All three of these membrane filtration processes are effective methods of treating water that cannot be treated using conventional treatment methods. Reverse osmosis, in particular, has been responsible for ending several nearly decade long Boil Water Advisories. For example, in 2003, a reverse osmosis system, together with a biological treatment process, was set up to successfully treat drinking water for the Yellow Quill First Nation, which had been on a Boil Water Advisory since 1995. The water in the First Nations community, which is located in Saskatchewan, contained high levels of organic matter, iron, manganese, ammonium and arsenic, to name a few. Besides the obvious benefit of providing safe drinking water to a community which had been under a Boil Water Advisory for approximately nine years, the reverse osmosis system (together with the biological treatment) allowed the community to treat their water using small quantities of chemicals. For more information about the water treatment facility at Yellow Quill First Nation, read the article by Dr. Hans Peterson, titled The future of drinking water treatment, which was published in Municipal World in June 2004. You can also listen to a radio interview with Dr. Peterson from May 2007 or read Watered Down Excuse, According to one scientist, high cost is no excuse for lack of safe drinking water in First Nations communities, written by Kim Peterson and published in The Dominion.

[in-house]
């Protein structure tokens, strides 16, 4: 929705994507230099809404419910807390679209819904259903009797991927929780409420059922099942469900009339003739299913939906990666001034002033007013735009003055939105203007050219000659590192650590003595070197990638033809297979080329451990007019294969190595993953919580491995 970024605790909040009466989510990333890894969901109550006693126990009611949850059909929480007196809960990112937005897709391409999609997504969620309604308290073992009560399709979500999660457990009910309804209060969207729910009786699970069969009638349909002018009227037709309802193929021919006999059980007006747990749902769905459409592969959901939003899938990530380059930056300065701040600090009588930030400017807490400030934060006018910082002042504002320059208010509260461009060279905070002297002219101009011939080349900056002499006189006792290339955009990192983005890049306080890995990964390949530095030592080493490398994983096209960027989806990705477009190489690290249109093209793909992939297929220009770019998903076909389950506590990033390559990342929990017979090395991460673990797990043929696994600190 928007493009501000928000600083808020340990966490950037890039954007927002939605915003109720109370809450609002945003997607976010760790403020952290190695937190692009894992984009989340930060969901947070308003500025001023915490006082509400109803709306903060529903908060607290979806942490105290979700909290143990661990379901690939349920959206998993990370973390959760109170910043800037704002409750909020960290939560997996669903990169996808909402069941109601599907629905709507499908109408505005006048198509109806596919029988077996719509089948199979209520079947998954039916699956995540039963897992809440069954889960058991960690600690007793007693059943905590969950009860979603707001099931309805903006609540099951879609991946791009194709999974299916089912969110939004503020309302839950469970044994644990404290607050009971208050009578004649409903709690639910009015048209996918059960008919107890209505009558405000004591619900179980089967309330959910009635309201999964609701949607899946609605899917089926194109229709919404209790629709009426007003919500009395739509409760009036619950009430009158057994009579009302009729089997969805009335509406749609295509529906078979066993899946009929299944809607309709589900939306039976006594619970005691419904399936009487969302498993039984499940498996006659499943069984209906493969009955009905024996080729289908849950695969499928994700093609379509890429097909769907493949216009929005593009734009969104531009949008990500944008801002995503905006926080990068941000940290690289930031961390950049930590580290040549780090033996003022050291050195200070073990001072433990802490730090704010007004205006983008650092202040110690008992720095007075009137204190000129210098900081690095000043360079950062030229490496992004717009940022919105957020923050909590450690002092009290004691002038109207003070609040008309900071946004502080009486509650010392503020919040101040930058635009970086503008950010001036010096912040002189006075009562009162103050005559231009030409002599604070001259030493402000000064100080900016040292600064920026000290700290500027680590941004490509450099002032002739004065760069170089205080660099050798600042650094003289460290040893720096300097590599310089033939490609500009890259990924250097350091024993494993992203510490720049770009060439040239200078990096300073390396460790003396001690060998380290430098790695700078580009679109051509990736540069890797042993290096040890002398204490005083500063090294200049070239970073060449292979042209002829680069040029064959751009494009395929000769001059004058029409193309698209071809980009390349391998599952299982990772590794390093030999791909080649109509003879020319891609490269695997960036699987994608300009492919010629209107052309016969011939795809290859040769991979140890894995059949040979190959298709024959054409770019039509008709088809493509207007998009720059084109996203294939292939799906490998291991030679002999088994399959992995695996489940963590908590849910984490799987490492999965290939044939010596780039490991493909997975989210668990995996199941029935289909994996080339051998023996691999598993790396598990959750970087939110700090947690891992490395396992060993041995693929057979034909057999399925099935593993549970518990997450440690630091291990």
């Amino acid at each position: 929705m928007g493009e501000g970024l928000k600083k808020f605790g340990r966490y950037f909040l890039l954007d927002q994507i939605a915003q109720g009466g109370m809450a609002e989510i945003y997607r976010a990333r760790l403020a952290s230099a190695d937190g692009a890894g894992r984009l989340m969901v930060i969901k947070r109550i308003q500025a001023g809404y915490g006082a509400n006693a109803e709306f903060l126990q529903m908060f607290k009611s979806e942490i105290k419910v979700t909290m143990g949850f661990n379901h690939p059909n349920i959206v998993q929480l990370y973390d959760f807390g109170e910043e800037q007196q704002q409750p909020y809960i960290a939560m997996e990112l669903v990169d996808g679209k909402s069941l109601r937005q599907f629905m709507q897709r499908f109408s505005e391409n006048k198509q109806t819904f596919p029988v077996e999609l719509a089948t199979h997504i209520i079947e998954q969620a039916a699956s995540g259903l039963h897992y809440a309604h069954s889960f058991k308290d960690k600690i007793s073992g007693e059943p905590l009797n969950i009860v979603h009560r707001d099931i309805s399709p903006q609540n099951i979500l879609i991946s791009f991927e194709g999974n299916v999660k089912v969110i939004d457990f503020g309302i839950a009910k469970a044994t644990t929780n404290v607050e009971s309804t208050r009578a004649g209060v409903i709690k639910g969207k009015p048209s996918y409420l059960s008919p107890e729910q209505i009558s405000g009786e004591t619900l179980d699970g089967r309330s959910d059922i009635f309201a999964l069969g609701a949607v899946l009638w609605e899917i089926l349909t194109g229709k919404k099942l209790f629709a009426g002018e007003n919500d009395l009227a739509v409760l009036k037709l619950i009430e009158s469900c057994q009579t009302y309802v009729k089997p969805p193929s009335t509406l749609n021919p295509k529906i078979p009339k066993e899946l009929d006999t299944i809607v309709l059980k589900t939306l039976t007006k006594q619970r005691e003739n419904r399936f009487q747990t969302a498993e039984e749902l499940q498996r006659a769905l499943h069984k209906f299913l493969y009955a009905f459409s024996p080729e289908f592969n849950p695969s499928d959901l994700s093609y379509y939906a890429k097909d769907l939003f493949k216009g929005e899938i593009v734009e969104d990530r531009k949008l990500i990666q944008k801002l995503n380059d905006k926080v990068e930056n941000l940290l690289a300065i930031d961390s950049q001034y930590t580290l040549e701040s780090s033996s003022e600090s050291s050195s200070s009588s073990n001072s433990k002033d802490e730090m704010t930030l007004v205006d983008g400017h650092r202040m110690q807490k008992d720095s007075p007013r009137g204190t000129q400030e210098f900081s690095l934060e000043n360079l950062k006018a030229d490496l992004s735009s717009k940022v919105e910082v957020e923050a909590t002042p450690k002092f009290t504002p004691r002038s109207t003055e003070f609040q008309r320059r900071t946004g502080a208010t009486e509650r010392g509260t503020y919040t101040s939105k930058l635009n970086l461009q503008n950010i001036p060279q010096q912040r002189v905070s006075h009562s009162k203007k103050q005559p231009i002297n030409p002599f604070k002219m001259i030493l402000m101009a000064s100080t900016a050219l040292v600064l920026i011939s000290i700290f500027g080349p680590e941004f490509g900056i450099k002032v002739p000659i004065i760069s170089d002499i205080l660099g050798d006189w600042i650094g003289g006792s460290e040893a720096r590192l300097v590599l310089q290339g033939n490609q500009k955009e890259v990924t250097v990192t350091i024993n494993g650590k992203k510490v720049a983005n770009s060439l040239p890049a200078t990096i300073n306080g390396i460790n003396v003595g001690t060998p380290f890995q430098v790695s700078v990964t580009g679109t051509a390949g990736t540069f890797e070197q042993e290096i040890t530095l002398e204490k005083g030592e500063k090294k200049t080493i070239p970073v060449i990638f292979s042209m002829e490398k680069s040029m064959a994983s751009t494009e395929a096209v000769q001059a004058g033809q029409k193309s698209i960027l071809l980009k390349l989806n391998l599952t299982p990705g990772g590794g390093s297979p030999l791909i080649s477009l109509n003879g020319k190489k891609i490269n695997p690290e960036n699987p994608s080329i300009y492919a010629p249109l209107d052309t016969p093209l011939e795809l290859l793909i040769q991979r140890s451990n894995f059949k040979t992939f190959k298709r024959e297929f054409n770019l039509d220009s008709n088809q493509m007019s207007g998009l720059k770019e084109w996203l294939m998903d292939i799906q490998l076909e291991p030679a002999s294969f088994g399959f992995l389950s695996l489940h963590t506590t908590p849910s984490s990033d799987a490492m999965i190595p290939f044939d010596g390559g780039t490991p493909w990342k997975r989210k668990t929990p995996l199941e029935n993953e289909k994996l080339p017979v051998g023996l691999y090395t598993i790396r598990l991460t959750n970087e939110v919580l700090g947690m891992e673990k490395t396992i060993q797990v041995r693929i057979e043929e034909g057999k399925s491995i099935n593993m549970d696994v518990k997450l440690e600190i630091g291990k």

A portable reverse osmosis unit was brought in to Kashechewan, a First Nations community in Ontario, in October of 2005. The community had experienced water contamination issues for years, and in October 2005, approximately 1,100 of the 1,900 residents were evacuated, after E. coli was found in their water. The reverse osmosis unit was brought in by the military, and could provide 50,000 litres of water each day for the residents of Kashechewan, until their water treatment plant could be fixed. The picture below compares the colour of the untreated water to that of the water after being treated with reverse osmosis.